There was a significant editing process, with 3 sets of back and forth between April 2018 and the summer. There was then a long delay as the image team at Crown House had to recreate all 639 images that appear in the book to bring them up to publication quality – I am no image editor and so all of the images in the original drafts had basically been screen captures from Jonathan Hall’s (@StudyMaths on Twitter) website “” that I edited in Microsoft Paint. This took up to Autumn of 2018 and once this was done, and I had checked and amended them, we settled on the title and front cover (which again the image team at Crown House did a great job in producing) and produced a pre-production pdf version which we sent to certain people for reviewing – I had contacted people in the field that I knew and that had expertise in this area. Once that was done the book went into production in late 2018 (the original publication date of New Years Eve 2018 was pushed to February 2019 to accommodate this) and then the book went on sale in February.

      StephenL: You have a demanding schedule as a teacher.  Are you planning another book and, if so, do you think it will go smoother (and less time than the first one) now that you  know what the publisher needs.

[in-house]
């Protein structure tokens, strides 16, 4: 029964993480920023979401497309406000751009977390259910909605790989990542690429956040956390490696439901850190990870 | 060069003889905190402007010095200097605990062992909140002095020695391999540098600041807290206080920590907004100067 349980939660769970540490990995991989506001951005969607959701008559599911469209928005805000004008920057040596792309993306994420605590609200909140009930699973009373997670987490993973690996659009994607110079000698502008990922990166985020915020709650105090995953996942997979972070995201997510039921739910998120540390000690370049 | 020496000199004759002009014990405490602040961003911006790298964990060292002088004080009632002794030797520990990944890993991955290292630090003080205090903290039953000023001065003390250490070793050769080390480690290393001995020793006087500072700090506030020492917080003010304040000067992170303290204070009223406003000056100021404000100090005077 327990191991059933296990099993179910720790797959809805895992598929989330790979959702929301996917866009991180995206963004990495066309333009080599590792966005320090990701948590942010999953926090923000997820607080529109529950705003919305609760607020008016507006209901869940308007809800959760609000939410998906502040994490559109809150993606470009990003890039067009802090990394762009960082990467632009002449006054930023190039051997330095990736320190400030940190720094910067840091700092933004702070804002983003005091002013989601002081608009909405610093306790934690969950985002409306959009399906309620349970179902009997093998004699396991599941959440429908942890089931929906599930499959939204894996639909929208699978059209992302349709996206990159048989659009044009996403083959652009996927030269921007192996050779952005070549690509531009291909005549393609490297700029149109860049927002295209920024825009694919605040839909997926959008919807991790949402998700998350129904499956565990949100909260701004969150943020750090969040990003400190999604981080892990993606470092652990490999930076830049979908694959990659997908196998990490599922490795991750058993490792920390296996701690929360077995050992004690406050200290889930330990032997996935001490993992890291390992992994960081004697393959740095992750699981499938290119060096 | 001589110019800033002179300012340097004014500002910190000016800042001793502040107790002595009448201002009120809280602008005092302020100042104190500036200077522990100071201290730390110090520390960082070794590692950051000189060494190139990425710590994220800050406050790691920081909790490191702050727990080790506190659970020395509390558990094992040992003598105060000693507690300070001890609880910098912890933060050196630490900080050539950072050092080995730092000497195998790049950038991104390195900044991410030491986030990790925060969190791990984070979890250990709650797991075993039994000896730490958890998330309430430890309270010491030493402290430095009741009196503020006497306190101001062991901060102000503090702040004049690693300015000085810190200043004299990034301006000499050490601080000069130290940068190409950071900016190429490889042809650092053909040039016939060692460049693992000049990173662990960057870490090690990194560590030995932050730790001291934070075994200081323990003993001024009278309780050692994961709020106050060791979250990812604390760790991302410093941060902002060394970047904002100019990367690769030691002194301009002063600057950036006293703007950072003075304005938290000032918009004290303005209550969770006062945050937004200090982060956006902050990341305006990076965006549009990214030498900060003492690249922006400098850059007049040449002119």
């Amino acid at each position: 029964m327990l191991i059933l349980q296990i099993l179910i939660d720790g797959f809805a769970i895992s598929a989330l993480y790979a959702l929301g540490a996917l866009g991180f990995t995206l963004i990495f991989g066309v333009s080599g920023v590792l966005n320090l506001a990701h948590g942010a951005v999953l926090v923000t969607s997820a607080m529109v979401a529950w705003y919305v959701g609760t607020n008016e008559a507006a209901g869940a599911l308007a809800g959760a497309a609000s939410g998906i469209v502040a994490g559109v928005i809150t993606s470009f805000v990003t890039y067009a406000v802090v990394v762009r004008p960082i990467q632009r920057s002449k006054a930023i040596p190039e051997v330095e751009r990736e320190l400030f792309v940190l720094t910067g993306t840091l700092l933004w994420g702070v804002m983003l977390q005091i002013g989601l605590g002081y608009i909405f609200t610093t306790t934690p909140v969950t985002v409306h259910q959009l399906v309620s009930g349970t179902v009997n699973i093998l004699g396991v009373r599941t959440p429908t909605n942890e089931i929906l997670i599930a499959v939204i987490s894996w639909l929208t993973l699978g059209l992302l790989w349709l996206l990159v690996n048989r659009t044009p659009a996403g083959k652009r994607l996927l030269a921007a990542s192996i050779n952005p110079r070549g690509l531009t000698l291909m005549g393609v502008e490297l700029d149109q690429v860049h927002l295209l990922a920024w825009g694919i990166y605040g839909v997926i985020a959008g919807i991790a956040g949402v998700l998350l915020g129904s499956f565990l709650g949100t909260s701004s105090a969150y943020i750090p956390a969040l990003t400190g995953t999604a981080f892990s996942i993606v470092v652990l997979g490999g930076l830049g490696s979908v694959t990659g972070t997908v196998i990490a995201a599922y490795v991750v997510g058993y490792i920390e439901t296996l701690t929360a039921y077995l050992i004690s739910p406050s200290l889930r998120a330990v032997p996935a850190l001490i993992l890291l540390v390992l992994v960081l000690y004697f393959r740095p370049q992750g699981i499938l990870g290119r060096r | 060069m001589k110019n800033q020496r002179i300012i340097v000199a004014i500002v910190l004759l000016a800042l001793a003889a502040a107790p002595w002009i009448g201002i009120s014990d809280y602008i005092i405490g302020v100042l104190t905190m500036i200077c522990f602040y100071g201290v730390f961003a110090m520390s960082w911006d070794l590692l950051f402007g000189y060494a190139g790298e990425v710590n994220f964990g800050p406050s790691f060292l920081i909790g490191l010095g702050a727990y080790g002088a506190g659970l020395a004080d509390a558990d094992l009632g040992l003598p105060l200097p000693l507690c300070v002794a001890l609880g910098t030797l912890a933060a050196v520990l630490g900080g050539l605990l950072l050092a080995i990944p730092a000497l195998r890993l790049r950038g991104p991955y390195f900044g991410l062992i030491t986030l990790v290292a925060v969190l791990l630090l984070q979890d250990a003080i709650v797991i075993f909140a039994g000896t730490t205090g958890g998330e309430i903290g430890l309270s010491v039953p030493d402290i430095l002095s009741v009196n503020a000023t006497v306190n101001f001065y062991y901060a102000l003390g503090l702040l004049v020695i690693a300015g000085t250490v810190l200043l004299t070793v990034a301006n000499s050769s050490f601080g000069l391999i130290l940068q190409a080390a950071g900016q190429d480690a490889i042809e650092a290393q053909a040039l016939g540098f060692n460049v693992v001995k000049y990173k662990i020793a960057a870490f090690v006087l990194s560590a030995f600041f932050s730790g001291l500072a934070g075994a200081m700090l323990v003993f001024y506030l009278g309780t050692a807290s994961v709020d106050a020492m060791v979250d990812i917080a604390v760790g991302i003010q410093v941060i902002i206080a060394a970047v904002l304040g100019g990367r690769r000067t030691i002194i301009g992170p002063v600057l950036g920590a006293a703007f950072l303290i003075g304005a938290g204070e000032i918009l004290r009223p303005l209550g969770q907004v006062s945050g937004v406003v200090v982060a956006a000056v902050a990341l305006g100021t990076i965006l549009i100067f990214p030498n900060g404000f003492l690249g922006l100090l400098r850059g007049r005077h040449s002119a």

PeterMattock: A second book is in the very early development stages, but not enough to really reveal anything about it yet!

      I won’t be working on it in earnest until after my wedding in October. To be honest the previous process was very smooth, I don’t think there are any places we could save time except if there are less images.

      StephenL: Congrats on your upcoming nuptials! With Visual Maths, did you do any book signings or TV/radio interviews? What was that like and would you do it again?

      PeterMattock: I didn’t do any official book signing events, or TV/radio interviews. It wasn’t really that sort of project. I did do the podcast with Craig Barton but the publicity comes from the publisher through their catalogues and stands at events, and whilst I am out doing different PD sessions.

      I have had a few people who have asked me to sign copies when I have been out and about at different events though!

    • Is she getting frustrated because it is too easy? Or because she doesn't really get it? If the first there are some great spaces out there for recreational mathematics for young people. A great one in the UK is and I am sure there are similar in the states. If the second then this is often because pupils can’t make sense of what is going on. In this case the use of manipulatives and representations is a proven strategy. My book can be a good starting point for that, and there are some great videos out there - a good friend of mine Bernie Westacott filmed several with Craig Barton for his you tube channel (parts 5, 6, and 7 would be most applicable) and two excellent colleagues Mike Ollerton and Dr Helen Williams have created some videos exploring different manipulatives (the one on Cuisenaire rods is here:

    • One thing we do is make sure there is an opportunity for some interesting maths in every hour. We plan activities designed to provoke interest and wonder into every hour. We also have a dedicated extra-curricular club for maths problems that runs each week, and we signpost the opportunities to joing things like The Society of Young Mathematicians, which one of the subject associations we have here in the UK runs.